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GPVTS Section - GPVTS Forum - GPVTS Books


GPVTS ENTRY - The New National Application process
by NOMAD - 14923 reads, based on 16 votes
As of February 2006, there is a new National process for application to GP Vocational Training Schemes (GPVTS). This article looks at the different stages in the process and how you can improve your chances of securing a place.... More

GP Registrar Payscales 2005-2006
by nomad - 8302 reads, based on 2 votes
GP Registrar payscales are a little different to SHO jobs - as well as the basic, there is a 65% allowance payable to cover the extra responsibilities in practice as well as the Out of Hours work (typically one six hour shift per month). These payscales are valid from April 2005 - April 2006. GP Registrars are also entitled to a car allowance. ... More

GP training in the UK - recent changes and future plans
by nomad - 10078 reads, based on 8 votes
GP training in the UK - recent changes and future plans There are many changes planned to GP training over the next few years, and this article outlines the current state (including recent changes) as well as exploring some of the changes planned in the next few years. Currently most GPs are trained as part of a Vocational Training scheme (VTS). A full VTS scheme last 3 years, and consists of either four 6 month hospital jobs and 1 year in a practise as a GP Registrar. More recently hybrid schemes have started up which consist of 18 months in hospital and 18 months in practice, or even 12 months in hospital and two years in practice (with day release to various hospital specialities ... More

GP Practice in UK: An Overview
by RCGP - 6027 reads, 0 votes
In the nineteenth century medical care was provided by apothecaries, physicians and surgeons1. The latter two had superior qualifications and status, whilst the role of apothecaries (which evolved from Barber Surgeons and were initially only concerned with drugs) became more formalised in the 1815 Apothecaries Act. Part of the Act stated that, to become an apothecary, individuals must obtain a licence from the Society of Apothecaries and undertake an apprenticeship. During the early nineteenth century, the term General Practitioner (GP) was applied to the growing number of apothecaries who took the membership examination of the Royal College of Surgeons of England; and the introduction of th... More

The experienced overseas GP route to certification. The
by JCPTGP - 5505 reads, based on 1 vote
The JCPTGP has an accelerated route to certification. The criteria for entry to the accelerated route are that the applicant has: * At least five years, recent experience as a GP in a family medicine system similar to the NHS and/or * Has, in the last seven years, satisfactorily completed a family medicine training programme in a system similar to the NHS Or * Is in possession of an EU certificate of specific training in general practice which is not recognised by the GMC because of third country nationality or PMQ.... More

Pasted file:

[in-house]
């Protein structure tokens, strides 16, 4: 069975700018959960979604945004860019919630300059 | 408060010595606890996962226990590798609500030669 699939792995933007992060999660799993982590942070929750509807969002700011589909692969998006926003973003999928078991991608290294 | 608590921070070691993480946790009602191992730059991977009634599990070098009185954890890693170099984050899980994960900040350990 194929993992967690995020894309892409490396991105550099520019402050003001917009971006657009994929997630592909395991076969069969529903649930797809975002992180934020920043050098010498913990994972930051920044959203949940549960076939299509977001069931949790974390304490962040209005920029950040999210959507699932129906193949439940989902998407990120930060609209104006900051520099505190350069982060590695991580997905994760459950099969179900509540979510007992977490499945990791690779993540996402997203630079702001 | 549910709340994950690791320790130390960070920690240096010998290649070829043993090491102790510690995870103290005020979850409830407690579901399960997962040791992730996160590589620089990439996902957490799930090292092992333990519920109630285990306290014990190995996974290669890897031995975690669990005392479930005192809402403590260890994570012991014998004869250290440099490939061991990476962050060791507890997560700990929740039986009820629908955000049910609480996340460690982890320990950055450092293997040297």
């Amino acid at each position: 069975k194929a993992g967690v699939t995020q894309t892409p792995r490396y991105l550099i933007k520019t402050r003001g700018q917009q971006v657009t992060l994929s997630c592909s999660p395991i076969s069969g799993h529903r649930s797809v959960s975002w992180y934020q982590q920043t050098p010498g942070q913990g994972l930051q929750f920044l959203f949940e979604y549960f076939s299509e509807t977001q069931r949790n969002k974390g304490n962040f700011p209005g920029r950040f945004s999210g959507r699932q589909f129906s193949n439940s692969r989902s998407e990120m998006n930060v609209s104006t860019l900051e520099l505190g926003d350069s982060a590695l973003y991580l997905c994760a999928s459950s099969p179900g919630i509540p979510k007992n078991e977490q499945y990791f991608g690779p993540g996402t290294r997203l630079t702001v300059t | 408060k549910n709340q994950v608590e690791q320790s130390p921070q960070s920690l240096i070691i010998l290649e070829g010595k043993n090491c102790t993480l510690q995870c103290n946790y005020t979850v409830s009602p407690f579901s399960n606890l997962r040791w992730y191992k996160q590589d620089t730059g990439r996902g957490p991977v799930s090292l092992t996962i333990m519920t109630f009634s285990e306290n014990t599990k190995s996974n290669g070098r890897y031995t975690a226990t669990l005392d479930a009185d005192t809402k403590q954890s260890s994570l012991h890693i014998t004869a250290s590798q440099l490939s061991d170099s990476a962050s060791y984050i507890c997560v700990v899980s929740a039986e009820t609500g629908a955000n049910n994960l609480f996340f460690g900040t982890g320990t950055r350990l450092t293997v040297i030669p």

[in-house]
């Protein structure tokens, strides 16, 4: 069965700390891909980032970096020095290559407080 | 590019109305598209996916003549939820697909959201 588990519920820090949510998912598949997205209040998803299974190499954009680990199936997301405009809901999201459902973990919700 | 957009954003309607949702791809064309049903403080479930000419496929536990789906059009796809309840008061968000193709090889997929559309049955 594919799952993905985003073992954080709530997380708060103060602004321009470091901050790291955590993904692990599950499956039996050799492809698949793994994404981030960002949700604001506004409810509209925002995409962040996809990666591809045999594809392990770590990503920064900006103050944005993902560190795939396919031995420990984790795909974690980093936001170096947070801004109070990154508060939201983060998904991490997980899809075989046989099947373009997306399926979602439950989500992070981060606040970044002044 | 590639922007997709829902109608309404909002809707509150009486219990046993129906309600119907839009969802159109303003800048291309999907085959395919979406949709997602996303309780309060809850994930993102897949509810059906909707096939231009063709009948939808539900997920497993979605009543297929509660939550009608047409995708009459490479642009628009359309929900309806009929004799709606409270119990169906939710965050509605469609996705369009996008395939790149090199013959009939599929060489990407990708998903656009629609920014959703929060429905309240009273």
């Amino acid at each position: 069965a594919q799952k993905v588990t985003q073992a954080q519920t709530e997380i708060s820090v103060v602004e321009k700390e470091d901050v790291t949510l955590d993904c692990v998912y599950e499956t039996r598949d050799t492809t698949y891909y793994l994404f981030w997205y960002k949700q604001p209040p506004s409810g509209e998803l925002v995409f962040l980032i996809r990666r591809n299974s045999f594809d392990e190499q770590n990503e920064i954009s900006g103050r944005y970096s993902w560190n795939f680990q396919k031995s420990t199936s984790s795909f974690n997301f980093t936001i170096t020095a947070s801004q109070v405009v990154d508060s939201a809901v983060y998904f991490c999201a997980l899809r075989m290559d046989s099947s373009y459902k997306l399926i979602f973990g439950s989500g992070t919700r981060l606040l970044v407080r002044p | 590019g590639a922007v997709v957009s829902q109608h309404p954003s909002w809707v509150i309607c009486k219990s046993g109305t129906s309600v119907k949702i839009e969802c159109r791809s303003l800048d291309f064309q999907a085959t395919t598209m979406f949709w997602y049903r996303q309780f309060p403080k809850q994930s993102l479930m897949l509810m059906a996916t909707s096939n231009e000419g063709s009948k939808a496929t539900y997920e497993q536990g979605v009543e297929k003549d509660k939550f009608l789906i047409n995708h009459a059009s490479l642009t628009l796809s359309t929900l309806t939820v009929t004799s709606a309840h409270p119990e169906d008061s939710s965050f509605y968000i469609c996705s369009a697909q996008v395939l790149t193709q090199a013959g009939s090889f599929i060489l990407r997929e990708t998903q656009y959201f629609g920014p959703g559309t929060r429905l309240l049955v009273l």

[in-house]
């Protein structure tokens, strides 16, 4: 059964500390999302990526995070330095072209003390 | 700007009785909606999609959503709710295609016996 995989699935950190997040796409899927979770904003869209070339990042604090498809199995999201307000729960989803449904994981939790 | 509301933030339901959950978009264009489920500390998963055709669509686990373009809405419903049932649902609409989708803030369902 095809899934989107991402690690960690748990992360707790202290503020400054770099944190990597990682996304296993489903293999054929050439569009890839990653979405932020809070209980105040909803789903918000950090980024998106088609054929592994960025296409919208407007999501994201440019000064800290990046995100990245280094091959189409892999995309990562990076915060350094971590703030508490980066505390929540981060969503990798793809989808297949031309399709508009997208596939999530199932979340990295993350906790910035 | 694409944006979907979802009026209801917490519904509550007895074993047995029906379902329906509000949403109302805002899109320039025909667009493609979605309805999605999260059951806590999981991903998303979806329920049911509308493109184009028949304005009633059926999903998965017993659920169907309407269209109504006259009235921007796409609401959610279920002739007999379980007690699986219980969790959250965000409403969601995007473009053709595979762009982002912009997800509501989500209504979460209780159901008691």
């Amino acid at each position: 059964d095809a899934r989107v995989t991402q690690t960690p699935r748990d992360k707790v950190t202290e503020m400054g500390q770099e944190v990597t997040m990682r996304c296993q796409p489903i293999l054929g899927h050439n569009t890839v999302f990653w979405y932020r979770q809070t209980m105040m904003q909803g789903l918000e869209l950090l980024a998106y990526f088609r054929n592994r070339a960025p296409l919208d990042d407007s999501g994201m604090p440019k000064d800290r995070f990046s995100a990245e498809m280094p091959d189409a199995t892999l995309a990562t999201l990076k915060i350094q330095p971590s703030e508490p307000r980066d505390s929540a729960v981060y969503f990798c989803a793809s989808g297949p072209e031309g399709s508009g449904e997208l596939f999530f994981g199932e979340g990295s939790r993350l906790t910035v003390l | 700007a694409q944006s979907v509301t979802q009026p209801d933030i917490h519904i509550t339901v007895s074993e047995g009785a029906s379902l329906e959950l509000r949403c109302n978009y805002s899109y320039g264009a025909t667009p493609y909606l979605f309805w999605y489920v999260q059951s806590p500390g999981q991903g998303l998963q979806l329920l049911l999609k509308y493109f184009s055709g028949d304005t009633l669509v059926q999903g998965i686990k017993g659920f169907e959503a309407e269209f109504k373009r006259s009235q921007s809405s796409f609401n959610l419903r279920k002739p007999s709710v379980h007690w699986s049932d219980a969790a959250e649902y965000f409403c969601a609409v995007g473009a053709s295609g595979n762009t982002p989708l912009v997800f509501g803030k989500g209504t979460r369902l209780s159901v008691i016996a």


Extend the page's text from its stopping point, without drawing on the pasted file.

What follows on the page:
Salaried GPs and Primary Care Trusts in UK
by - 17233 reads, 0 votes
A seemingly minor change to the GP contract that pre-dated the larger 2003 complete re-negotiation was that GPs are no longer medicolegally responsible for the actions of a deputy whom they appoint: the deputy is responsible for themselves. A consequence of this is that GPs are less concerned about whether they are in legal partnership with all the doctors who look after their patients. The legal change, coupled with the new trend for new doctors to delay applying for partnerships, has led to a rapid rise in the number of practices who are willing to recruit salaried GPs.... More

General Practitioners (GP) in the UK
by - 9018 reads, based on 1 vote
Individual General Practitioners in the UK currently have, on average, about 1800 patients registered under their care. They almost universally work within a business structure, being contracted by the State to provide certain core medical services for the patients on their list. A typical GPs day usually takes the form of a 2-3 hour surgery in the morning, and another in the afternoon. These surgeries may be by appointment, or open access at the GPs choosing. On average, each patient spends between 5 and 8 minutes with the GP at each such consultation. After morning surgery, UK GPs usually perform home visits, to which patients no longer have an absolute right but which remain the only prac... More

General Practice Vocational Training in UK
by - 7546 reads, based on 4 votes
In parallel with hospital training, doctors who aspire to become General Practitioners (Family Doctors) also undertake a period of hospital-based experience, working as SHOs for two years. The two years must include not less than six months in each of two of Medicine, Geriatrics, Accident and Emergency, Paediatrics, Psychiatry and Obstetrics & Gynaecology. The remaining year is commonly made up of another two from the list, although other options (e.g. Orthopaedics) are permitted. These posts are specifically accredited for General Practice training by the Royal College of General Practitioners, but in practice are virtually indistinguishable from speciality training posts. Many Hospitals, p... More

The experienced overseas GP route to certification in UK
by jcptgp - 15403 reads, 0 votes
The "accelerated route". The JCPTGP (Joint Committee on Postgraduate Training for General Practice in UK) has an accelerated route to certification. The criteria for entry to the accelerated route are that the applicant has:... More


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